Likud hawks vow to fight focus on settlement blocs

Following Netanyahu's speech in the Knesset, MKS on both right and left agreed that his speech signaled a leftward turn.

May 17, 2011 05:09
4 minute read.
Israeli flag over settlements (illustrative).

Israeli flag flutters over settlement of Ofra 311 R. (photo credit: Laszlo Balogh / Reuters)

Prime Minister Binyamin Netanyahu will face a tough challenge from inside his Likud party if he gives up communities in Judea and Samaria that are outside the settlement blocs, politicians in the party vowed on Monday night following his speech in the Knesset.

Although minutes after the speech commentators labeled the address as “right-wing,” MKs from both the Right and the Left reached a rare consensus – that the premier’s speech signaled a turn leftward.

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At the beginning of Netanyahu’s speech, Arab lawmakers stood and left the room in protest, and the prime minister was actively heckled by Kadima MKs. But by the end, after Netanyahu referred to the importance of keeping settlement blocs, without emphasizing Israel’s claims over the more isolated West Bank communities, the tables had turned, and Netanyahu was heckled by the Right.

National Union chairman Ya’acov Katz left the plenum in protest, and even MK Tzipi Hotovely, a member of Netanyahu’s own faction began to shout at him.

“The Likud doesn’t know the word ‘blocs,’ and we will work to remove the word from the prime minister’s lexicon,” vowed hawkish Likud MK Danny Danon, who hosted an event earlier on Monday that was intended to pressure Netanyahu not to make any concessions during his trip to Washington that begins on Thursday.

Netanyahu’s Likud rival, Vice Premier Silvan Shalom, warned him in a Likud faction meeting that he would fall from power if he strayed too far from the party’s ideals.

“You have to maintain the path we were elected on, because if we don’t, we won’t be able to keep the coalition together,” Shalom told Netanyahu. “We want to keep the government for another year-and-ahalf and not go to elections. You should tell the Americans about everything we did for the Palestinians and then say it was all mistaken, because the Palestinians didn’t move by a millimeter.”

In a moment of agreement, National Union MKs and Kadima MKs alike said that Netanyahu’s speech had signaled that the prime minister had adopted the lead opposition party’s platform.

“It is good that finally the truth has emerged,” Katz said. “For the first time, Netanyahu stood up and declared his willingness to expel 130,000 Jews who live in the Gav Hahar [Mountain Range] region and in practice adopted Kadima’s platform, including the mass expulsion that was only paralleled by the expulsion from Spain and by the greatest haters of the Jewish people in Europe.”

Katz called on Likud lawmakers and ministers alike “to join the National Union in order to remain faithful to the platform upon which they were elected – to keep the Land of Israel in Jewish hands.”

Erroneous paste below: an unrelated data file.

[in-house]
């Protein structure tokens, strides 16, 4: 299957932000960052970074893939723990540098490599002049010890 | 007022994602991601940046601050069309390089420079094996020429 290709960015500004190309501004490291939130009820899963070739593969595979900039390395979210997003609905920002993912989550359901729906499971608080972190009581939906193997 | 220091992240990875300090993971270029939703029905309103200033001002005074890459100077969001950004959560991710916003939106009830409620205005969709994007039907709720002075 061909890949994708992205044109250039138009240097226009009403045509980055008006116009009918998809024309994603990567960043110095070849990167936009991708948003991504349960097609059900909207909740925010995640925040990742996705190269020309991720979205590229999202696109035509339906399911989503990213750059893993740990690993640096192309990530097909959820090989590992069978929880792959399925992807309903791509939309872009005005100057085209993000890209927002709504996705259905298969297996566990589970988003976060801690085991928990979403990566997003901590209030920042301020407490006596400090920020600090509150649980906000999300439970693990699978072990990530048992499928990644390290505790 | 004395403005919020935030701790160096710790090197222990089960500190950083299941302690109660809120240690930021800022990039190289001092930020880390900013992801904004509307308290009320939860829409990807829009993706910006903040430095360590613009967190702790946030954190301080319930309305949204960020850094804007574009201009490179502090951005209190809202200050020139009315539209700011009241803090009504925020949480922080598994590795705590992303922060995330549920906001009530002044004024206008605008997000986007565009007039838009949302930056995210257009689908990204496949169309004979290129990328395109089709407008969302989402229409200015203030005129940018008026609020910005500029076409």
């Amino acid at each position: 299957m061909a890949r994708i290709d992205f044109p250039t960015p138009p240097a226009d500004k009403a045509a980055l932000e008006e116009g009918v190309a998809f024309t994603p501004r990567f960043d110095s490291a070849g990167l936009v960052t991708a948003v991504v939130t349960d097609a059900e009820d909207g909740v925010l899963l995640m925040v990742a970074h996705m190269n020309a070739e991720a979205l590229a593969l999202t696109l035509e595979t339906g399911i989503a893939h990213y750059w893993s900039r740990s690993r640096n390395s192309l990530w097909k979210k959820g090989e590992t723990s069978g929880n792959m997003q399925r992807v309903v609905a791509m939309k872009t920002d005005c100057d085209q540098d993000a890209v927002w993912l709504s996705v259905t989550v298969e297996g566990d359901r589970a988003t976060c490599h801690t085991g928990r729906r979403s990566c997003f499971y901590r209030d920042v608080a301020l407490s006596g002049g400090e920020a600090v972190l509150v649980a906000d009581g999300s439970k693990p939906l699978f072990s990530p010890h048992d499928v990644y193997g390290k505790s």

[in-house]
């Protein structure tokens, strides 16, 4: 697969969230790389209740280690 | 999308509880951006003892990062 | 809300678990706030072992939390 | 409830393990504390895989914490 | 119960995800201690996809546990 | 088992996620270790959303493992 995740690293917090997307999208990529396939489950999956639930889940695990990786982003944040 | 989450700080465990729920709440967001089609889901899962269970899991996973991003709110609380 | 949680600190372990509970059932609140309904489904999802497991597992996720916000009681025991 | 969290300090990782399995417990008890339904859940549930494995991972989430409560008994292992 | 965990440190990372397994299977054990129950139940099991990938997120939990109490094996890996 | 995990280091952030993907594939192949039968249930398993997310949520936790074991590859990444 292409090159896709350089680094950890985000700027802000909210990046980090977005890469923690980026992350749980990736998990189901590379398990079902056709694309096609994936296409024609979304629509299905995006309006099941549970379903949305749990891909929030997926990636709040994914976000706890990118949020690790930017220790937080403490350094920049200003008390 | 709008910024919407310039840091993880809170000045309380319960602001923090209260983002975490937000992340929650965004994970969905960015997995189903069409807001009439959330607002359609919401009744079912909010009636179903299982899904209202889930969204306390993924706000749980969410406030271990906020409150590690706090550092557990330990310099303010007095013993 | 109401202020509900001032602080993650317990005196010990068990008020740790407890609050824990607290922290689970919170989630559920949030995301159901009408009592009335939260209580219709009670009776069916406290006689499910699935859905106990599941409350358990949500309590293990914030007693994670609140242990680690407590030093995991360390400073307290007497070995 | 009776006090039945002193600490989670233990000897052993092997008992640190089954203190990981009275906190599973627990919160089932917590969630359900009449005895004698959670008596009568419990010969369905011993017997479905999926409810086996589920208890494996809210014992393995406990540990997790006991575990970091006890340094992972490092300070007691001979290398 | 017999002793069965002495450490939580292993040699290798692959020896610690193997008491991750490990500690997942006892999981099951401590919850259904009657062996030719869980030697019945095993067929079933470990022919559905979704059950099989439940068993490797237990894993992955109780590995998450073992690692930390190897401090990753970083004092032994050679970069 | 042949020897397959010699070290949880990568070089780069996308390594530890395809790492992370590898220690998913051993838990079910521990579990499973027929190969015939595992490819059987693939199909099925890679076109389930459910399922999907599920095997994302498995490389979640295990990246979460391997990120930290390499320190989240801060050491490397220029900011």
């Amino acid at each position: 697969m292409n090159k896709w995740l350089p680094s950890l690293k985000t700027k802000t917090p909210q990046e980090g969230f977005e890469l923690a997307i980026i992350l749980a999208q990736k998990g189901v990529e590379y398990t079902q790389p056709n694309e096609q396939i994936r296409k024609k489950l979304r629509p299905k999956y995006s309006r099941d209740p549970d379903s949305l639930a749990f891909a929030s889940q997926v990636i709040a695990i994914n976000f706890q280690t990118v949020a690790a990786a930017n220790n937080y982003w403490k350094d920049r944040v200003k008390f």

On the other side of the political spectrum, MK Orit Zuaretz (Kadima) agreed that “in his speech, the prime minister has essentially adopted Kadima’s platform. Now all he has to do is reach an agreement with his coalition partners and with the Likud central committee.”

There, however, the agreement between Katz and Zuaretz ended.

“I welcome the general policy lines presented by the prime minister that reflect the principle of two states for two peoples, and maintain the large settlement blocs while giving up on the isolated outposts,” Zuaretz said.

At the Likud faction meeting organized by Danon, Hotovely urged the prime minister to acknowledge the death of the Oslo diplomatic process and bury the vision of two states for two peoples. Danon said more than half of the Likud MKs and of the public supported annexing at least part of the West Bank if the Palestinians unilaterally declare a state at the UN General Assembly in September.

Danon presented a Geocartographical Institute poll he sponsored in the first week of May of 500 respondents representing a statistical sample of the adult Israeli population, including Arabs. When asked whether they would support annexing “settlement areas in Judea and Samaria in response to the unilateral formation of a Palestinian state,” 54.5 percent said yes, 30.4% said no, and 15% had no opinion.

“We came today to tell Netanyahu that we support him but we expect him to be strong and loyal to the principles of the Likud, despite the pressure he is facing,” Danon said. “Netanyahu needs to ask Obama whom he wants us to make a deal with? With Hamas that support Osama bin Laden? He needs to tell him, ‘if you want us to create an al- Qaida state, we say no thank you.’”

Dovish Minister-without-Portfolio Michael Eitan (Likud) rejected the annexation idea, warning that it would further isolate Israel, act as a boomerang, and harm the chances of keeping and continuing to build in the settlement blocs.

“The success of the prime minister’s visit to Washington will be judged not only by the strength of the applause at his speeches but on his ability to obtain support from the American government against the dangerous decision in the UN General Assembly pending in September,” Eitan told the Likud faction. “Coordination with the US will require diplomatic initiatives that will enable the US and Israel to persuade other countries not to back the unilateral declaration of a Palestinian state.”

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